Observations: Musical actors call the tune

Jeff Bridges may have lost out to Colin Firth at the Baftas, yet his turn as a down-on-his-luck country singer in Crazy Heart is still odds-on for Oscar glory. Why? Because Hollywood likes nothing more than actors who play their own musical parts.

Take the Johnny Cash biopic Walk the Line, which features a soundtrack sung by Reese Witherspoon and Joaquin Phoenix, with the latter learning the guitar from scratch. Result: an Oscar for Witherspoon, and a nomination for Phoenix.

Meryl Streep learned to play the violin from scratch for Music of the Heart, practising six hours a day for eight weeks and won an Oscar-nomination for her trouble. Then there's Adrien Brody, who didn't just learn to play the piano for the The Pianist, but mastered Chopin over many months. The result? An Oscar.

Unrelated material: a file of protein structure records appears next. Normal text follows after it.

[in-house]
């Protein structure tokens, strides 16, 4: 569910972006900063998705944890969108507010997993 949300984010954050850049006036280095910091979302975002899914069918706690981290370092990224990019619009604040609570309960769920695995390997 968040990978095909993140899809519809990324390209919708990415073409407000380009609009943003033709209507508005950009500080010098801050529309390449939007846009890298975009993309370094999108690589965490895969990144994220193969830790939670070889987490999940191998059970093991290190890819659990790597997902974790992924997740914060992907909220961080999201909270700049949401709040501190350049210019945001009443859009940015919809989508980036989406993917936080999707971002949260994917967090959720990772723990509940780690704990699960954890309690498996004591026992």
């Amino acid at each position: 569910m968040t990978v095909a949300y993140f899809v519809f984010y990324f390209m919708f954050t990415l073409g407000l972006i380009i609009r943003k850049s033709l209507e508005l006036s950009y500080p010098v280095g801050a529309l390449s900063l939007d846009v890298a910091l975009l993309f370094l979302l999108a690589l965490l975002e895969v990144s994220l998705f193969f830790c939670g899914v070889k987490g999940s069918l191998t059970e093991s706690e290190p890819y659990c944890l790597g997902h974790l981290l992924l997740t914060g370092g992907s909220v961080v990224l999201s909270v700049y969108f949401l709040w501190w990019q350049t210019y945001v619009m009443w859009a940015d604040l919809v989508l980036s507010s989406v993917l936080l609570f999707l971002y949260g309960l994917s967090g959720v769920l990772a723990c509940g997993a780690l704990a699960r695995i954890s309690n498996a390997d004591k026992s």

Others had a head start. Holly Hunter performed all the musical numbers in The Piano, but was already an accomplished pianist. She still won an Oscar, mind. And when Jamie Foxx met the makers of Ray – the film about the life of musician Ray Charles – they were initially concerned how they'd fake it, before realising he'd played since the age of five. Guess what? He won an Oscar!

Even if an actor is to be dubbed, they still need to look the part. Geoffrey Rush took the hand-double low-route in Shine and still won an Oscar. Meanwhile, though Sean Penn was generally impressive as a jazz guitarist in Sweet and Lowdown, most musicians agree that his fingering was barely one step up from air guitar – only a nomination for him.

Tom Hulce, who played Mozart in Amadeus, practised for four hours a day despite every note being dubbed. It paid off – music professors found that not one key was struck incorrectly. He got nominated too.

Most impressive of all is the ensemble of Robert Altman's Nashville, with many of the actors not only performing their own songs, but also writing them. It was nominated for five Oscars, and won for Best Music. Bridges, surely, has it in the bag.